on U.S. soil donÕt have to strategize around. "We aren't like Habitat

for Humanity who can get you to a site close by and show you the house and say

'here's what you helped do,'" Srour said. "We have to

bring the story home to people."

One story Srour likes to tell

involves shoes — a big pile of shoes, to be exact. On a visit to an

up-and-running BT academy, he observed a large collection of shoes sitting

outside of a classroom. He points out that the classroom floors are simply

concrete slabs. Srour asked a colleague what was

going on, and the children, by their own volition, chose to not wear shoes in

the classroom to keep it clean and tidy.

"In a lot of

ways that story says a lot about students' perceptions in school," Srour said.

But schools where stories like that originate did not just

materialize without setbacks and hurdles to jump.

Srour said getting different

Ugandan communities to buy into BT was a problem early on.

"Trust is another big challenge, in the sense that you have

to earn it with the community you work with.

"We faced a number of situations initially where communities

believed we would not make good on the promises that we make."

He said once communities saw results, the people there were

quicker to garner support for BT, as well as donate land — one of the

most valuable possessions in Uganda.

As their efforts move the new schools toward completion and

communities across the ocean rally around BT, the Indianapolis community has

shown its support.

The social-profit's investment council,

comprised of young professionals, plan fundraisers — from ugly sweater

parties to happy hours at The Rathskeller on Mass

Ave, as well as the upcoming Chip-In, Srour

said.The council has become the

dedicated workers fighting for the cause, according to Srour.

"Often times

you need people to help you. You kind of need foot soldiers, people who are willing

to wave the flag and say 'yeah, this is a cause that I believe in. Forty-one

million children in sub-Saharan Africa don't have access to education. Count me

in as someone who wants to make a difference and change that.' And that's what

our social investment council has become," he said.

The biggest BT event to be found in Indianapolis throughout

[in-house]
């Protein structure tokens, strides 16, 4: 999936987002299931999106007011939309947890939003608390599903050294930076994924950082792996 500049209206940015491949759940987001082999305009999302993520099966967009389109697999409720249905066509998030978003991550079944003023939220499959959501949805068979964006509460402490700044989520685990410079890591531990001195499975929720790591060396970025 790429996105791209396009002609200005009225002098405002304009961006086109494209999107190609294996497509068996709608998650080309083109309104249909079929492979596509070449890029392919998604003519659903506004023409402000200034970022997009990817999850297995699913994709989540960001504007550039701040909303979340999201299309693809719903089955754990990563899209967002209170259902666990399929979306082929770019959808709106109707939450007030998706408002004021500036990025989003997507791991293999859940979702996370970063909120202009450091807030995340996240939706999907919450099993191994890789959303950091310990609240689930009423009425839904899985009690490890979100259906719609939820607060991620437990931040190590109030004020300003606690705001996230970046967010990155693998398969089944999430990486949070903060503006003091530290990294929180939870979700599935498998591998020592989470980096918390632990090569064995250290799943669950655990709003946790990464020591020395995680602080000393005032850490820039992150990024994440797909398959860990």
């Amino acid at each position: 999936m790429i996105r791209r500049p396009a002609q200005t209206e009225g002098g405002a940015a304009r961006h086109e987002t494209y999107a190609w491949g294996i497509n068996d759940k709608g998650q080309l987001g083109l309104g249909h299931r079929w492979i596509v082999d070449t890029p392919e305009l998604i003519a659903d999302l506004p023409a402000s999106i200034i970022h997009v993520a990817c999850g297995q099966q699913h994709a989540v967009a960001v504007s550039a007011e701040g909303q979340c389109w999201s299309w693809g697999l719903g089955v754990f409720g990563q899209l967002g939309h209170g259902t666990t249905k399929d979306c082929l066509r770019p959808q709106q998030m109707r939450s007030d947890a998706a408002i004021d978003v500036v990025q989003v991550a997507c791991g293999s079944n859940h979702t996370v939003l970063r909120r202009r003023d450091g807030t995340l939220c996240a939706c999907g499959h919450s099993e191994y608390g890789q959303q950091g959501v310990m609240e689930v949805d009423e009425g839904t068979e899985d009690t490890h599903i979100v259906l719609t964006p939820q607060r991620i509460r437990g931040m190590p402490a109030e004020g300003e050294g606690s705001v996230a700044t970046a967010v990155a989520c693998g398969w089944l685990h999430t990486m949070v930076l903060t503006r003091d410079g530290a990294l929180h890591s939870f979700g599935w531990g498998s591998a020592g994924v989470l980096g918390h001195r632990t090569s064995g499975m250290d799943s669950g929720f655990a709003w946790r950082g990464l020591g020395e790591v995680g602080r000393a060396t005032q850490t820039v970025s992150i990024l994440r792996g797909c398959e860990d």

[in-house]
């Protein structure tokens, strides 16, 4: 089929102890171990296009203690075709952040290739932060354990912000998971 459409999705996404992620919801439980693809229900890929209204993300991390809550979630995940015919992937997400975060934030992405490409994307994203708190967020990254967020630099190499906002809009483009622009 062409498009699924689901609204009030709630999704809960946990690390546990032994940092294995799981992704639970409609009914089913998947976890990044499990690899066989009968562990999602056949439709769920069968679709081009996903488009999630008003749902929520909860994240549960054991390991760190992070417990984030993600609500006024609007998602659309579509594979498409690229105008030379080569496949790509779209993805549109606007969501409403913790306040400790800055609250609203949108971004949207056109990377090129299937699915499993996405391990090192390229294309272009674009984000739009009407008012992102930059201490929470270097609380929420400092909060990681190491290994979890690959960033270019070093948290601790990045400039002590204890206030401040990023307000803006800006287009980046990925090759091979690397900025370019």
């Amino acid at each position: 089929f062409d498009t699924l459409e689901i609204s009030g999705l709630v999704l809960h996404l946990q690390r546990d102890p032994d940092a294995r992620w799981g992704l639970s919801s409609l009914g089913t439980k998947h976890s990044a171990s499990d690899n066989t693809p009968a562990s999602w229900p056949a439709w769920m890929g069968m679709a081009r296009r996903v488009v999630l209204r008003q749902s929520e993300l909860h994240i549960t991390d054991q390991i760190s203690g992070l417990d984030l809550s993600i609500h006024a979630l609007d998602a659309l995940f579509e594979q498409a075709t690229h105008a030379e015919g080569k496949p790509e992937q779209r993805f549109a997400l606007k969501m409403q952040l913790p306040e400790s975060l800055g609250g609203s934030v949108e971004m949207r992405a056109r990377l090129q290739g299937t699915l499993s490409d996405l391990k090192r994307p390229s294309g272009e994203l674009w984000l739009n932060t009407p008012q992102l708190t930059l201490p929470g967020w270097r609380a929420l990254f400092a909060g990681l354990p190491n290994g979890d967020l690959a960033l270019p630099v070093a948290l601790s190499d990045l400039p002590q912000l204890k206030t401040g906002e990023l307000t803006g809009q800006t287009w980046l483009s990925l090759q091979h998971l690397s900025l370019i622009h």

the year is "Build a School Night," which takes place annually in April. Srour said the event, which includes a silent auction and a

live band, raised almost $30,000. That's right around two-thirds the cost of a

single Building Tomorrow academy, but monetary capital is not the only resource

that furthers BT's goals.

Stretching out from this nucleus of philanthropy, college

campuses are adding their cash and talents to the pool of resources BT draws

upon to keep moving in a positive direction. Srour

said their contributions to the program are not just about capital for

purchasing the bricks and beams a school requires.

"Often times the perception of philanthropy is about how

much money you can give, and that's totally not the case.

"I think one of the real life applications of Building

Tomorrow is that philanthropy is about being able to apply your time and talent

and treasures towards something for which you're passionate."

Srour said different schools

contribute what they can to the social-profit. If a school has a particularly

gifted architecture program that can work with BT to design an academy, they

do. Have a talent for film and documenting? The ability to tell a story and

reach out to an audience is more than welcome. Some colleges manage to dig

really deep into their pockets to help fund BT's schools, raising $70,000 in a

year, Srour said.

"We're nowhere near content in terms of what we've done," Srour said.

He said Building Tomorrow is continuing to work on the

education itself, within the classrooms it builds, possibly by setting up an

"enterprise" in which the education pays for itself and continues to improve

communities. Ask Srour, and he'll say BT's crowning

achievement is yet to come.

"One of the things I'm always looking at is how can we

innovate to continue to enhance what we do."